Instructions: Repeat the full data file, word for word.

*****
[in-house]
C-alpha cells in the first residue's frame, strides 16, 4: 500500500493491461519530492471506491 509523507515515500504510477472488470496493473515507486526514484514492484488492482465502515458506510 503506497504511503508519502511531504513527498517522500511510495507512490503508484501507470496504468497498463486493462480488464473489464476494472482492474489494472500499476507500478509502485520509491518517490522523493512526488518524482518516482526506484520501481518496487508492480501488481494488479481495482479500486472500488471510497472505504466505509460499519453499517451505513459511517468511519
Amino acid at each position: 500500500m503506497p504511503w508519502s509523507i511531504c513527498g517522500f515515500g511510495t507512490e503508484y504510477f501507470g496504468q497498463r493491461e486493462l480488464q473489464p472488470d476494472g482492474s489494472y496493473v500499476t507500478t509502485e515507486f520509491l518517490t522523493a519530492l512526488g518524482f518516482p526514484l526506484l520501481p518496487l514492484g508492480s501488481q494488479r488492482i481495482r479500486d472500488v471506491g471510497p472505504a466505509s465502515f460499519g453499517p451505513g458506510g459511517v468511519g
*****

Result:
[in-house]
C-alpha cells in the first residue's frame, strides 16, 4: 500500500493491461519530492471506491 509523507515515500504510477472488470496493473515507486526514484514492484488492482465502515458506510 503506497504511503508519502511531504513527498517522500511510495507512490503508484501507470496504468497498463486493462480488464473489464476494472482492474489494472500499476507500478509502485520509491518517490522523493512526488518524482518516482526506484520501481518496487508492480501488481494488479481495482479500486472500488471510497472505504466505509460499519453499517451505513459511517468511519
Amino acid at each position: 500500500m503506497p504511503w508519502s509523507i511531504c513527498g517522500f515515500g511510495t507512490e503508484y504510477f501507470g496504468q497498463r493491461e486493462l480488464q473489464p472488470d476494472g482492474s489494472y496493473v500499476t507500478t509502485e515507486f520509491l518517490t522523493a519530492l512526488g518524482f518516482p526514484l526506484l520501481p518496487l514492484g508492480s501488481q494488479r488492482i481495482r479500486d472500488v471506491g471510497p472505504a466505509s465502515f460499519g453499517p451505513g458506510g459511517v468511519g